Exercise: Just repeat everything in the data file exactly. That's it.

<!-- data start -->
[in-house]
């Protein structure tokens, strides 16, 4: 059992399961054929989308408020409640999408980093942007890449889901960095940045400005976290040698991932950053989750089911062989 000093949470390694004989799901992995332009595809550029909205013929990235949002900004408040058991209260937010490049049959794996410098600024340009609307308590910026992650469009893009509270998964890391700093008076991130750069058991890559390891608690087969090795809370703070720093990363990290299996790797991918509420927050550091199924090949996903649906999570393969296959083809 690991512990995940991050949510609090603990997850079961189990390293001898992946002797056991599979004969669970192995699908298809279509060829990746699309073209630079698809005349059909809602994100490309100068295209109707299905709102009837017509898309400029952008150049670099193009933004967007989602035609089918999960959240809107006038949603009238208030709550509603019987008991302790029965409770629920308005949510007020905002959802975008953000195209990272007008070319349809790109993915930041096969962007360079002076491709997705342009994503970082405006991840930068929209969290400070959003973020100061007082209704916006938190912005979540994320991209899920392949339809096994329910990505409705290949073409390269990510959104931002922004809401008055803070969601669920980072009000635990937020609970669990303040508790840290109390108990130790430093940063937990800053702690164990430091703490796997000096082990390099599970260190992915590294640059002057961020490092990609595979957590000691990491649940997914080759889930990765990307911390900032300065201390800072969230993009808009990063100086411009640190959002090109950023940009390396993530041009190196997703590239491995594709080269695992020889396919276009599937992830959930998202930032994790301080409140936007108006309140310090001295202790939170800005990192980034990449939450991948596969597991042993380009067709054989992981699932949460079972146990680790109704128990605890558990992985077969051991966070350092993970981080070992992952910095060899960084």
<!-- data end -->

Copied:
[in-house]
């Protein structure tokens, strides 16, 4: 059992399961054929989308408020409640999408980093942007890449889901960095940045400005976290040698991932950053989750089911062989 000093949470390694004989799901992995332009595809550029909205013929990235949002900004408040058991209260937010490049049959794996410098600024340009609307308590910026992650469009893009509270998964890391700093008076991130750069058991890559390891608690087969090795809370703070720093990363990290299996790797991918509420927050550091199924090949996903649906999570393969296959083809 690991512990995940991050949510609090603990997850079961189990390293001898992946002797056991599979004969669970192995699908298809279509060829990746699309073209630079698809005349059909809602994100490309100068295209109707299905709102009837017509898309400029952008150049670099193009933004967007989602035609089918999960959240809107006038949603009238208030709550509603019987008991302790029965409770629920308005949510007020905002959802975008953000195209990272007008070319349809790109993915930041096969962007360079002076491709997705342009994503970082405006991840930068929209969290400070959003973020100061007082209704916006938190912005979540994320991209899920392949339809096994329910990505409705290949073409390269990510959104931002922004809401008055803070969601669920980072009000635990937020609970669990303040508790840290109390108990130790430093940063937990800053702690164990430091703490796997000096082990390099599970260190992915590294640059002057961020490092990609595979957590000691990491649940997914080759889930990765990307911390900032300065201390800072969230993009808009990063100086411009640190959002090109950023940009390396993530041009190196997703590239491995594709080269695992020889396919276009599937992830959930998202930032994790301080409140936007108006309140310090001295202790939170800005990192980034990449939450991948596969597991042993380009067709054989992981699932949460079972146990680790109704128990605890558990992985077969051991966070350092993970981080070992992952910095060899960084």